It becomes an empowering saga of self-reflection and agency at the turn of the nineteenth century with LGBTQ themes and a transgender man (Denise Gough‘s Missy) who’s able to live “out” because of wealth and title. To really sell this message, however, means glossing over Colette’s own problematic moments such as the affair she began with her sixteen-year old stepson (from her second of three marriages). Interestingly enough, it’s this exact sense of hypocrisy that makes the film as entertaining and complex as it is beneath the gorgeous production design and superb acting (Knightley and West are perfectly cast). I guess it’s better for Colette to call Willy out on his then someone else to call her out on her own, though. The latter would muddy the point.
We’re supposed to put ourselves in her corner, rallying around her wit, intelligence, and courage. We’re supposed to see her as the feminist icon she is regardless of later transgressions because she was a young girl who came from nothing that became something through hard work, talent, and her gender despite the odds being so thoroughly stacked against her. Westmoreland takes pains to guarantee this is what happens and the film has a lot going for it as a result. It’s just a shame that so much of it revolves around repetition in the Willys’ lives. To think about all Colette did after this period in her life is to wonder why they didn’t expand the scope a bit to make the film a birth to death biography.
That’s how it would have earned its two-hour runtime because focusing on the less than two decades with Willy does not. This part of her life could have alone, though, if the filmmakers weren’t so intent on keeping him so prominent throughout. We catch glimpses of her relationship with Louisianan Georgie Raoul-Duval (Eleanor Tomlinson), but only as they pertain to Colette’s marriage rather than her feelings outside it. The same can be said about Missy—his involvement purely to show how Willy could turn scandal into money. With so much time spent on Willy’s position to control her, love her, and usher her into a world with which she could excel, we lose the opportunity to delve deeper into her sexuality as more than a propulsive plot device.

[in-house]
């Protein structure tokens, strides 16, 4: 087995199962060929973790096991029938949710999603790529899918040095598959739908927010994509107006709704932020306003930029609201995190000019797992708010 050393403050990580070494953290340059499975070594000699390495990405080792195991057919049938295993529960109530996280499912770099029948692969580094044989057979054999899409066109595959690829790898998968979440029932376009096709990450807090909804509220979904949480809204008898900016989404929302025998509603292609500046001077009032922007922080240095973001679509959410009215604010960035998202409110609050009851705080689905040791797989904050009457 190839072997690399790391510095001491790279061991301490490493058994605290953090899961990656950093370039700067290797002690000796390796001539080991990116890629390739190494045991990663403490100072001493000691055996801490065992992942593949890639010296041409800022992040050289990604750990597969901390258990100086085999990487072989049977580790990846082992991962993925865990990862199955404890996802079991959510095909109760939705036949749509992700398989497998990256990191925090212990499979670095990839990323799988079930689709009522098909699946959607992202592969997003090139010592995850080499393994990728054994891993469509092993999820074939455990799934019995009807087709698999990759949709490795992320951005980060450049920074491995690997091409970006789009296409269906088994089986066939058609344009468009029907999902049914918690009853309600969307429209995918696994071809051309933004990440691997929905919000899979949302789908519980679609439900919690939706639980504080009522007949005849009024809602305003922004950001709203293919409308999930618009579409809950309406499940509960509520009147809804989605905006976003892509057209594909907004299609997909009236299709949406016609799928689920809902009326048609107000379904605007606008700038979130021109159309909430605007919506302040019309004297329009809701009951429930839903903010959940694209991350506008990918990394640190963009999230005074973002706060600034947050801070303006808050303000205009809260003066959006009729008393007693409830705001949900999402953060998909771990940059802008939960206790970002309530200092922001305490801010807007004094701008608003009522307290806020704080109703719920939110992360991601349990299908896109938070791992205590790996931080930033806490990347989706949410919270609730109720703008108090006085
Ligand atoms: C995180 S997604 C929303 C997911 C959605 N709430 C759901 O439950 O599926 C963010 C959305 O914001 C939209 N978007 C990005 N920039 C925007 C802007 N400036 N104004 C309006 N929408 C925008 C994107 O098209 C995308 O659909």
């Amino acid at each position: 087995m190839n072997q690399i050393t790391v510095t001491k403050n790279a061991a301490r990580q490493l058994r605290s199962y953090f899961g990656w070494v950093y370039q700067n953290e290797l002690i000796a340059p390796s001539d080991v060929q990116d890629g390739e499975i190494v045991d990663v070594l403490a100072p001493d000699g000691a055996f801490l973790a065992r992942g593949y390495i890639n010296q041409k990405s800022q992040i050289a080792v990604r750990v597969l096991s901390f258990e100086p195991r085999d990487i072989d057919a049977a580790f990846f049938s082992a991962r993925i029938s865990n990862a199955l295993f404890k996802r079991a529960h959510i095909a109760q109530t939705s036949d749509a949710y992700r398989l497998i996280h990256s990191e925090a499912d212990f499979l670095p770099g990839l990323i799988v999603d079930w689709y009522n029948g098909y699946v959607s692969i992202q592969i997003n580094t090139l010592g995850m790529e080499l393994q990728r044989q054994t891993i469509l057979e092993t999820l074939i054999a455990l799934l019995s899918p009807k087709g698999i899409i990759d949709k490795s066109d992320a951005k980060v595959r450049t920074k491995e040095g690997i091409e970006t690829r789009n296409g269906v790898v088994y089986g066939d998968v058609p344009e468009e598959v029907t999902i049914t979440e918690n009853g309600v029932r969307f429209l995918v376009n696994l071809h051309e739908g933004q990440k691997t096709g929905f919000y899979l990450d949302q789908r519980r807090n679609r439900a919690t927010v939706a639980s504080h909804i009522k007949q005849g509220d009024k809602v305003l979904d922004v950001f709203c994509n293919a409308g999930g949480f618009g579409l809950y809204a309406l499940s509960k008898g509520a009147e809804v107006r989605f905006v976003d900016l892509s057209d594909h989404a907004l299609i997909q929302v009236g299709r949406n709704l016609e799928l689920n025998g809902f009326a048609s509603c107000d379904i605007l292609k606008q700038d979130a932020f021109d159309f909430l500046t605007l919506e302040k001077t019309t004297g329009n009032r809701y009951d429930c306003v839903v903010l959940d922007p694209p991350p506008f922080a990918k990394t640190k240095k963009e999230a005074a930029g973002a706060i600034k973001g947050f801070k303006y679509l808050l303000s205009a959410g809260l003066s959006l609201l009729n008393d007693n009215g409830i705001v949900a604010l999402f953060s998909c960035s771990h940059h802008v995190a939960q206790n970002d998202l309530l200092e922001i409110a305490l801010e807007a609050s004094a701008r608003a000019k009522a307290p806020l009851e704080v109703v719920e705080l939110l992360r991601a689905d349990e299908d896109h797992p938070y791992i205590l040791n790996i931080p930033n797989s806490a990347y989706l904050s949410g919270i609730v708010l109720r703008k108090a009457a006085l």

In the end Colette becomes an effective appetizer for audiences interested in researching who this woman was removed from Willy’s domineering desires. It introduces us to their swinging Parisian lifestyle with an eye towards infusing a pansexual aesthetic you wouldn’t necessarily assume could be so out in the open during the early 1900s considering how much backlash this lifestyle still receives today. And it succeeds on these marks to tell a captivating if dry story about a figure who deserves our attention—especially now. Thankfully Knightley and West are so good that we find ourselves enjoying their characterizations enough to forgive the shortcomings of the rather superficial progressions they follow. We learn what Colette’s sexuality does to her marriage, but not enough about what it does to her.
 Denise Gough stars as Missy and Keira Knightley as Colette in COLETTE, a Bleecker Street release.
 Dominic West stars as Willy and Keira Knightley as Colette in COLETTE, a Bleecker Street release.
 Keira Knightley stars as Colette and Eleanor Tomlinson as Georgie Raoul-Duval in COLETTE, a Bleecker Street release.